From this, he had drawn a characteristically modest conclusion.
Man, he decided, was alone in the accessible universe. [...]
The plain truth was that it was earth that was unique and alone. Earth had produced life. Not just self-styled Number One, not just Superprimate. No. He was a late arrival, the final guest.
("All these goodies just for me!")
Well, not quite.
There were a million different species of insects. (Get the spray-gun, Henry.) Twenty thousand kinds of fish. (I got one, I got one!) Nine thousand types of birds. (You can still see a stuffed owl in a museum.) Fifteen thousand species of mammals. (You take this arrow, see, and fit the string into the notch...)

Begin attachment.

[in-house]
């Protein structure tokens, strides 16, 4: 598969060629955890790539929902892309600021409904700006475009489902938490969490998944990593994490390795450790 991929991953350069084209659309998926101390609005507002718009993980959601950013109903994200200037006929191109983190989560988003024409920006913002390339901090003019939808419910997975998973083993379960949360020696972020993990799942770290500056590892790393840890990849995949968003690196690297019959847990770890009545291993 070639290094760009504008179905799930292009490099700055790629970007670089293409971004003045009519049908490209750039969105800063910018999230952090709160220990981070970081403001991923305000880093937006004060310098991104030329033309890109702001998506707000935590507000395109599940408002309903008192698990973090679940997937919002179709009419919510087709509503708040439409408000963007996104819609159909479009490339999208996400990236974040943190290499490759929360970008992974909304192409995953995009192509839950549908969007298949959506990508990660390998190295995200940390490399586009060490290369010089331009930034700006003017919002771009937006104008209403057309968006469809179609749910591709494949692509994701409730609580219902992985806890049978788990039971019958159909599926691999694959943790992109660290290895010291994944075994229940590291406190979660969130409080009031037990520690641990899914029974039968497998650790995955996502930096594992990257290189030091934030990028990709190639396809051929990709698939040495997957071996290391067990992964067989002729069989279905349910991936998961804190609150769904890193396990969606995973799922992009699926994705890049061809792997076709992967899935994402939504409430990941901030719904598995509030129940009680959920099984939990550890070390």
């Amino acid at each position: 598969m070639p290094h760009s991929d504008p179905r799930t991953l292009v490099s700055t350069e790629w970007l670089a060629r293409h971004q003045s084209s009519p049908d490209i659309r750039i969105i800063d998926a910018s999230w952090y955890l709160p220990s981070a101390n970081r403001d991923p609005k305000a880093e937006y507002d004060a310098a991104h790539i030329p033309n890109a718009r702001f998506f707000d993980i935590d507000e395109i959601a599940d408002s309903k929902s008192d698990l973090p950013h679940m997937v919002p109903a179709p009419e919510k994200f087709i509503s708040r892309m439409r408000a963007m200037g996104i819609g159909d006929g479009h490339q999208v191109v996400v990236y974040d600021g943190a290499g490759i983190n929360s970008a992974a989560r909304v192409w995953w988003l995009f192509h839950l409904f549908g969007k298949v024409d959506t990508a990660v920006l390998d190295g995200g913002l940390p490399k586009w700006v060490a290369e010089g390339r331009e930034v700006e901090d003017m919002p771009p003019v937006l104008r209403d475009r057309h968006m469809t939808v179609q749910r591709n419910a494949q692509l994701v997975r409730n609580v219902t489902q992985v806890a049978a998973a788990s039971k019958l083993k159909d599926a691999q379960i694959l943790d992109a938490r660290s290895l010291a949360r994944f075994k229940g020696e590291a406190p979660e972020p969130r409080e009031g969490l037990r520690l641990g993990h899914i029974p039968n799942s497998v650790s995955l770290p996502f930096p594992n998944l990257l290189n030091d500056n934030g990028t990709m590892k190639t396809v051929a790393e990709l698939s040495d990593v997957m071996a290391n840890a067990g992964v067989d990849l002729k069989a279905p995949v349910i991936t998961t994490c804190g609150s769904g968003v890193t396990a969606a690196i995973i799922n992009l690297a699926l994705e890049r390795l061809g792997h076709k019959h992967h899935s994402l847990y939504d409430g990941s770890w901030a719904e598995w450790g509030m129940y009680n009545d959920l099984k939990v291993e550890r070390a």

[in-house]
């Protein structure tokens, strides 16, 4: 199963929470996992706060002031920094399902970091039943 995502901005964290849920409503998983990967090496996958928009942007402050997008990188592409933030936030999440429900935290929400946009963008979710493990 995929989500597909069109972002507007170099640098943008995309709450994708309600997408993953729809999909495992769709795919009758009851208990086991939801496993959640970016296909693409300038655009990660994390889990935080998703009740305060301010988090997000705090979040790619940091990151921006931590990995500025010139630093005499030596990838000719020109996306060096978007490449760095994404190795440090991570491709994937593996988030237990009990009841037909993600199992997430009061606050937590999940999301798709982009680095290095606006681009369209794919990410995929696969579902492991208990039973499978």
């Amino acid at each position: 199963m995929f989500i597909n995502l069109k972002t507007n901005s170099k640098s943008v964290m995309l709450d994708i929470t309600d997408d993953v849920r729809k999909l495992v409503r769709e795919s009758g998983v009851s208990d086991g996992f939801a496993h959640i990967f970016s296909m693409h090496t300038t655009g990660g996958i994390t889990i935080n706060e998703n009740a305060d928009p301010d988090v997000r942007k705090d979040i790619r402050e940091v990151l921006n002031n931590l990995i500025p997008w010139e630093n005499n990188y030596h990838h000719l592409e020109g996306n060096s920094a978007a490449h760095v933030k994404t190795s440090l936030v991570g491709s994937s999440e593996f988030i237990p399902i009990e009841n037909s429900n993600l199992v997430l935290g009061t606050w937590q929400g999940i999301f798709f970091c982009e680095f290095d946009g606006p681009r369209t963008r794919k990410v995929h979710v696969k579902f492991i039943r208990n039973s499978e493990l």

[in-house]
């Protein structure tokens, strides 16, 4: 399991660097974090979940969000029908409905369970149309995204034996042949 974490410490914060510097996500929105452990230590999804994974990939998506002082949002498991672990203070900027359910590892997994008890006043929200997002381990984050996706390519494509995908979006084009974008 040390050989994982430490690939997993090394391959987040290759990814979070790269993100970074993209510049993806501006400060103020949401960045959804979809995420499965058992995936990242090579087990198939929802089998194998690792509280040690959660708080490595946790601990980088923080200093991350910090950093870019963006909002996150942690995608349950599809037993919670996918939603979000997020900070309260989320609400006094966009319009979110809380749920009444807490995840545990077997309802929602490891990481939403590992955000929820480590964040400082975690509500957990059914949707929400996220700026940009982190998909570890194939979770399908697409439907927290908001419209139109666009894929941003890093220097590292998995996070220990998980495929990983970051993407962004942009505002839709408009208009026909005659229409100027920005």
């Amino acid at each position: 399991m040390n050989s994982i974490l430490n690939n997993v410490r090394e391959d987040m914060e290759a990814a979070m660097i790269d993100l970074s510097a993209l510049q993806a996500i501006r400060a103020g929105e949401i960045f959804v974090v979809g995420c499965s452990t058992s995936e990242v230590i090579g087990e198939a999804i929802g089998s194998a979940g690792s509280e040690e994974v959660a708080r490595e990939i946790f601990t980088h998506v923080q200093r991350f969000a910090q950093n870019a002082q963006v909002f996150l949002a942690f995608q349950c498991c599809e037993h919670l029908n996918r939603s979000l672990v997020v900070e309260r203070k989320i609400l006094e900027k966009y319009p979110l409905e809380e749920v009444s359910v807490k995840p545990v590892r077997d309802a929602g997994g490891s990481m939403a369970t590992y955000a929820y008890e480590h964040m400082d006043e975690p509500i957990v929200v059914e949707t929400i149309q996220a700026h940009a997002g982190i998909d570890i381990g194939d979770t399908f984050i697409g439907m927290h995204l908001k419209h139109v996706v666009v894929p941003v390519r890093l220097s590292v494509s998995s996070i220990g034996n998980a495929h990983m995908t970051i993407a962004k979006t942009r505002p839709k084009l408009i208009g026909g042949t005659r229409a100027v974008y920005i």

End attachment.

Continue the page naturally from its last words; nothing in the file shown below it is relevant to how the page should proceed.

Alone? Sure, except for the kangaroos and bandicoots, shrews and skunks, bats and elephants, armadillos and rabbits, pigs and foxes, racoons and whales, beavers and lions, moose and mice, oryx and otter and opossum--
Oh well, them.
They too had come from the earth. Incredible, each of them. Important? Only if you happened to think that the only known life in the universe was important.
What a great way to pump non-anthropocentric environmentalist intuitions. Loads of people are interested in extra-terrestrial life, and few of those are interested because they want to eat it, or use it to fuel their cars. There must be something important about life other than what it can do for us, yes?